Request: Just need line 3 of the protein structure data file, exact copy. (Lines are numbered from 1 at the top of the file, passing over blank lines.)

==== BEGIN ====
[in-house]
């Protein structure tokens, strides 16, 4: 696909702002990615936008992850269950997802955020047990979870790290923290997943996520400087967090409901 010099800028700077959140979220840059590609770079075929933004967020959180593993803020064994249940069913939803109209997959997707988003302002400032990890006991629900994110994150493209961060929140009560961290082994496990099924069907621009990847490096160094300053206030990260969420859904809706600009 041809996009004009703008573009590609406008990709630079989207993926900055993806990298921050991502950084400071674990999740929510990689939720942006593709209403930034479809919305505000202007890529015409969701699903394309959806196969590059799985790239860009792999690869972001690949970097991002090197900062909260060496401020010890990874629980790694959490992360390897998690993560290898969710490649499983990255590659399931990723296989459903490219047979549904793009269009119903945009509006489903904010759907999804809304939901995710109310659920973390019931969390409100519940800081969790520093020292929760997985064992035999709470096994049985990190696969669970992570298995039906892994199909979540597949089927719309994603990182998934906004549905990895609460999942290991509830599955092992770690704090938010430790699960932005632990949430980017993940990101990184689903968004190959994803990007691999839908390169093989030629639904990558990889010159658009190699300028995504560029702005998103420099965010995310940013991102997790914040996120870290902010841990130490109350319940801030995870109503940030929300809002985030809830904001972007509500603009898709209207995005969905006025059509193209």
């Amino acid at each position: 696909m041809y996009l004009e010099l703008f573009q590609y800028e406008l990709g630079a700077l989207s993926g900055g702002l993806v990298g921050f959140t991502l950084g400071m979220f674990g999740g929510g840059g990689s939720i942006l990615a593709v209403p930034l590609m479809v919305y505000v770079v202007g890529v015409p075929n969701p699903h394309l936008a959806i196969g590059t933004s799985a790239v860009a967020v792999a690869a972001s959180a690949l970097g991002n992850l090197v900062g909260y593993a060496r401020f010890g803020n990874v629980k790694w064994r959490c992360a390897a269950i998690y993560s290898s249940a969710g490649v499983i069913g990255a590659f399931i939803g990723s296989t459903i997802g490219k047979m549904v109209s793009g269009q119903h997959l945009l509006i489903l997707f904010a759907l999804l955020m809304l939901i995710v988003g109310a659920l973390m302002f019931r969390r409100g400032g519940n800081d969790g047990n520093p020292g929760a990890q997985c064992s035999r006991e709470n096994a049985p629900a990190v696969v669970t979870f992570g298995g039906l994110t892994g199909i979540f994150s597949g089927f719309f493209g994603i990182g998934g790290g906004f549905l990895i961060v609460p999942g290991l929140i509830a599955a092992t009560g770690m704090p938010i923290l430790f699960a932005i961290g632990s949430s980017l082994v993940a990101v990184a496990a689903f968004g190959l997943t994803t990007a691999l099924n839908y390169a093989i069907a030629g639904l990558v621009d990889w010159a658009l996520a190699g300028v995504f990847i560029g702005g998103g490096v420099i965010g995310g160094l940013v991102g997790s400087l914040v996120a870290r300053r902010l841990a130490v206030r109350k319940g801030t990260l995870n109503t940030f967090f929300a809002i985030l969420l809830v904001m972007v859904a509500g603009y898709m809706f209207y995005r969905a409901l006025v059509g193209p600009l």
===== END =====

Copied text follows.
């Amino acid at each position: 696909m041809y996009l004009e010099l703008f573009q590609y800028e406008l990709g630079a700077l989207s993926g900055g702002l993806v990298g921050f959140t991502l950084g400071m979220f674990g999740g929510g840059g990689s939720i942006l990615a593709v209403p930034l590609m479809v919305y505000v770079v202007g890529v015409p075929n969701p699903h394309l936008a959806i196969g590059t933004s799985a790239v860009a967020v792999a690869a972001s959180a690949l970097g991002n992850l090197v900062g909260y593993a060496r401020f010890g803020n990874v629980k790694w064994r959490c992360a390897a269950i998690y993560s290898s249940a969710g490649v499983i069913g990255a590659f399931i939803g990723s296989t459903i997802g490219k047979m549904v109209s793009g269009q119903h997959l945009l509006i489903l997707f904010a759907l999804l955020m809304l939901i995710v988003g109310a659920l973390m302002f019931r969390r409100g400032g519940n800081d969790g047990n520093p020292g929760a990890q997985c064992s035999r006991e709470n096994a049985p629900a990190v696969v669970t979870f992570g298995g039906l994110t892994g199909i979540f994150s597949g089927f719309f493209g994603i990182g998934g790290g906004f549905l990895i961060v609460p999942g290991l929140i509830a599955a092992t009560g770690m704090p938010i923290l430790f699960a932005i961290g632990s949430s980017l082994v993940a990101v990184a496990a689903f968004g190959l997943t994803t990007a691999l099924n839908y390169a093989i069907a030629g639904l990558v621009d990889w010159a658009l996520a190699g300028v995504f990847i560029g702005g998103g490096v420099i965010g995310g160094l940013v991102g997790s400087l914040v996120a870290r300053r902010l841990a130490v206030r109350k319940g801030t990260l995870n109503t940030f967090f929300a809002i985030l969420l809830v904001m972007v859904a509500g603009y898709m809706f209207y995005r969905a409901l006025v059509g193209p600009l």